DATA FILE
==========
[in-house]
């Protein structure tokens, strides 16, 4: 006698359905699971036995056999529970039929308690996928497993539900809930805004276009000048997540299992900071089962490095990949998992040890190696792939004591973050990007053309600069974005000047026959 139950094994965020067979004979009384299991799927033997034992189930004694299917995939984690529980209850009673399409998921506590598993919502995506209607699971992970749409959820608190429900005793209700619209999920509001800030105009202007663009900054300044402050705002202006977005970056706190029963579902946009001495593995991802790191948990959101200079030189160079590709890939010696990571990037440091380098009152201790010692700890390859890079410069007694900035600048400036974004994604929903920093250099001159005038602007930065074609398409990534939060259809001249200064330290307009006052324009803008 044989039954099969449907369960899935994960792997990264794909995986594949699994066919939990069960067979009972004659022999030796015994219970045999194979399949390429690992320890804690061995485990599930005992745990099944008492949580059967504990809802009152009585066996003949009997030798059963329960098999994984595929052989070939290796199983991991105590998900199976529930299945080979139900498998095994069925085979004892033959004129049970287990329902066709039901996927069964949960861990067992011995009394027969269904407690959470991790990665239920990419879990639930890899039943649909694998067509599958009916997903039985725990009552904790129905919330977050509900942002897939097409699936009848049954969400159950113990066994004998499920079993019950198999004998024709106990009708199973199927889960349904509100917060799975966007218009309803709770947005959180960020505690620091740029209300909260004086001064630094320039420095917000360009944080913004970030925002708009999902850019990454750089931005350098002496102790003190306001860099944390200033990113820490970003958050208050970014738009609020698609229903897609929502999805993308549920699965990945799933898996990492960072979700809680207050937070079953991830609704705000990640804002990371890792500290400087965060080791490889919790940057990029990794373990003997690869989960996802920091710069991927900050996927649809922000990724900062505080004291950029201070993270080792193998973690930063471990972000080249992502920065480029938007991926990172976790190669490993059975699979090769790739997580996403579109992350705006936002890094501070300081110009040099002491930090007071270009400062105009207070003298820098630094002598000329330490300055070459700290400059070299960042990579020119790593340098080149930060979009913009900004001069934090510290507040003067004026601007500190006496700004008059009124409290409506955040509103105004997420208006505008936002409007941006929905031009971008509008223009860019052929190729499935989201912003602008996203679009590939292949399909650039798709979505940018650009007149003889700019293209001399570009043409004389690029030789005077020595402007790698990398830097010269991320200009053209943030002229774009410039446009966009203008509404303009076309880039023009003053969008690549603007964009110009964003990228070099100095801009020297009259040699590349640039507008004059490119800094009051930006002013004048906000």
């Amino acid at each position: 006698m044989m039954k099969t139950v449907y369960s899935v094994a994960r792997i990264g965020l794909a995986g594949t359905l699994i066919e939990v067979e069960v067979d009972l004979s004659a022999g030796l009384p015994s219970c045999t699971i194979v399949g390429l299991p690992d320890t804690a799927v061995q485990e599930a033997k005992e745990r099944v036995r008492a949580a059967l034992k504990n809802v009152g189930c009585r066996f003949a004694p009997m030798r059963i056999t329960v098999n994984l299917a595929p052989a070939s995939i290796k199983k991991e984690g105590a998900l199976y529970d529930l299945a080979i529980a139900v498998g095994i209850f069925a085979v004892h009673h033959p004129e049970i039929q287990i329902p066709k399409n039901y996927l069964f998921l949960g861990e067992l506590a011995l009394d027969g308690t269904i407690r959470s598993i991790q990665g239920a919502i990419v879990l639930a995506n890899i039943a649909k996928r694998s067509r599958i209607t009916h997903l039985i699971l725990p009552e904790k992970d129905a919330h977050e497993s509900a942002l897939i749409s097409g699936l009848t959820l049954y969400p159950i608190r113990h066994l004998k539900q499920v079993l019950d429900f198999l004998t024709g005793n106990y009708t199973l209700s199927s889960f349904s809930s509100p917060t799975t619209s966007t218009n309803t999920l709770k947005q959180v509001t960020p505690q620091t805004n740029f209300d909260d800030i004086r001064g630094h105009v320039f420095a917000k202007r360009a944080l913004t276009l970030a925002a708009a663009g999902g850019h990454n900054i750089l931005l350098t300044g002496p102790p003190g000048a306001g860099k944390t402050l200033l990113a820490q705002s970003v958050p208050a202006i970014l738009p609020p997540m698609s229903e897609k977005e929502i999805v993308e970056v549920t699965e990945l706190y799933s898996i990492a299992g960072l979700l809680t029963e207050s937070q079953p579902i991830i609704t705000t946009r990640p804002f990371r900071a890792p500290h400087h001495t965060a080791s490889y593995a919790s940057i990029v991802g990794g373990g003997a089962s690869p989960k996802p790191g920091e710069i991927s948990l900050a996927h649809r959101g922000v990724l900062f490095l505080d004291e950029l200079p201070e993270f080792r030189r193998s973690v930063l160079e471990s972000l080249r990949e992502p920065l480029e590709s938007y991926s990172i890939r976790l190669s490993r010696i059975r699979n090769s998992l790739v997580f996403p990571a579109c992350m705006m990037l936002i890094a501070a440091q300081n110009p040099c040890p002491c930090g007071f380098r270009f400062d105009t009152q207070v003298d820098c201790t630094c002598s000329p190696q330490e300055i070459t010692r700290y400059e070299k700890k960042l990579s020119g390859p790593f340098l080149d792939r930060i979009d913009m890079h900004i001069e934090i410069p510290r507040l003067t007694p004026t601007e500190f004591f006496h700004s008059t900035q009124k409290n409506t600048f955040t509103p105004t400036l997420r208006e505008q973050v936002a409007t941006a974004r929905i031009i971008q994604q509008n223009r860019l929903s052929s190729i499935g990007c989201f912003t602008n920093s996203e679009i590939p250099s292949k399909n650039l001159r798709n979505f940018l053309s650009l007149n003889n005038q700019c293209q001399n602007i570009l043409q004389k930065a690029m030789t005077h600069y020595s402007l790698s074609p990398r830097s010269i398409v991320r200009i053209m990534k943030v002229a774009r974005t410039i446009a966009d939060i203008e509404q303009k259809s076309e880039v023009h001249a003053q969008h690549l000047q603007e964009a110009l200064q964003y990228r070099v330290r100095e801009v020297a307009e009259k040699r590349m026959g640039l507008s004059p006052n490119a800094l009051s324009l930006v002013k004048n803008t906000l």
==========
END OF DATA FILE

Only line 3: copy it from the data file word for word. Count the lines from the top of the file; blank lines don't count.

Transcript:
């Amino acid at each position: 006698m044989m039954k099969t139950v449907y369960s899935v094994a994960r792997i990264g965020l794909a995986g594949t359905l699994i066919e939990v067979e069960v067979d009972l004979s004659a022999g030796l009384p015994s219970c045999t699971i194979v399949g390429l299991p690992d320890t804690a799927v061995q485990e599930a033997k005992e745990r099944v036995r008492a949580a059967l034992k504990n809802v009152g189930c009585r066996f003949a004694p009997m030798r059963i056999t329960v098999n994984l299917a595929p052989a070939s995939i290796k199983k991991e984690g105590a998900l199976y529970d529930l299945a080979i529980a139900v498998g095994i209850f069925a085979v004892h009673h033959p004129e049970i039929q287990i329902p066709k399409n039901y996927l069964f998921l949960g861990e067992l506590a011995l009394d027969g308690t269904i407690r959470s598993i991790q990665g239920a919502i990419v879990l639930a995506n890899i039943a649909k996928r694998s067509r599958i209607t009916h997903l039985i699971l725990p009552e904790k992970d129905a919330h977050e497993s509900a942002l897939i749409s097409g699936l009848t959820l049954y969400p159950i608190r113990h066994l004998k539900q499920v079993l019950d429900f198999l004998t024709g005793n106990y009708t199973l209700s199927s889960f349904s809930s509100p917060t799975t619209s966007t218009n309803t999920l709770k947005q959180v509001t960020p505690q620091t805004n740029f209300d909260d800030i004086r001064g630094h105009v320039f420095a917000k202007r360009a944080l913004t276009l970030a925002a708009a663009g999902g850019h990454n900054i750089l931005l350098t300044g002496p102790p003190g000048a306001g860099k944390t402050l200033l990113a820490q705002s970003v958050p208050a202006i970014l738009p609020p997540m698609s229903e897609k977005e929502i999805v993308e970056v549920t699965e990945l706190y799933s898996i990492a299992g960072l979700l809680t029963e207050s937070q079953p579902i991830i609704t705000t946009r990640p804002f990371r900071a890792p500290h400087h001495t965060a080791s490889y593995a919790s940057i990029v991802g990794g373990g003997a089962s690869p989960k996802p790191g920091e710069i991927s948990l900050a996927h649809r959101g922000v990724l900062f490095l505080d004291e950029l200079p201070e993270f080792r030189r193998s973690v930063l160079e471990s972000l080249r990949e992502p920065l480029e590709s938007y991926s990172i890939r976790l190669s490993r010696i059975r699979n090769s998992l790739v997580f996403p990571a579109c992350m705006m990037l936002i890094a501070a440091q300081n110009p040099c040890p002491c930090g007071f380098r270009f400062d105009t009152q207070v003298d820098c201790t630094c002598s000329p190696q330490e300055i070459t010692r700290y400059e070299k700890k960042l990579s020119g390859p790593f340098l080149d792939r930060i979009d913009m890079h900004i001069e934090i410069p510290r507040l003067t007694p004026t601007e500190f004591f006496h700004s008059t900035q009124k409290n409506t600048f955040t509103p105004t400036l997420r208006e505008q973050v936002a409007t941006a974004r929905i031009i971008q994604q509008n223009r860019l929903s052929s190729i499935g990007c989201f912003t602008n920093s996203e679009i590939p250099s292949k399909n650039l001159r798709n979505f940018l053309s650009l007149n003889n005038q700019c293209q001399n602007i570009l043409q004389k930065a690029m030789t005077h600069y020595s402007l790698s074609p990398r830097s010269i398409v991320r200009i053209m990534k943030v002229a774009r974005t410039i446009a966009d939060i203008e509404q303009k259809s076309e880039v023009h001249a003053q969008h690549l000047q603007e964009a110009l200064q964003y990228r070099v330290r100095e801009v020297a307009e009259k040699r590349m026959g640039l507008s004059p006052n490119a800094l009051s324009l930006v002013k004048n803008t906000l």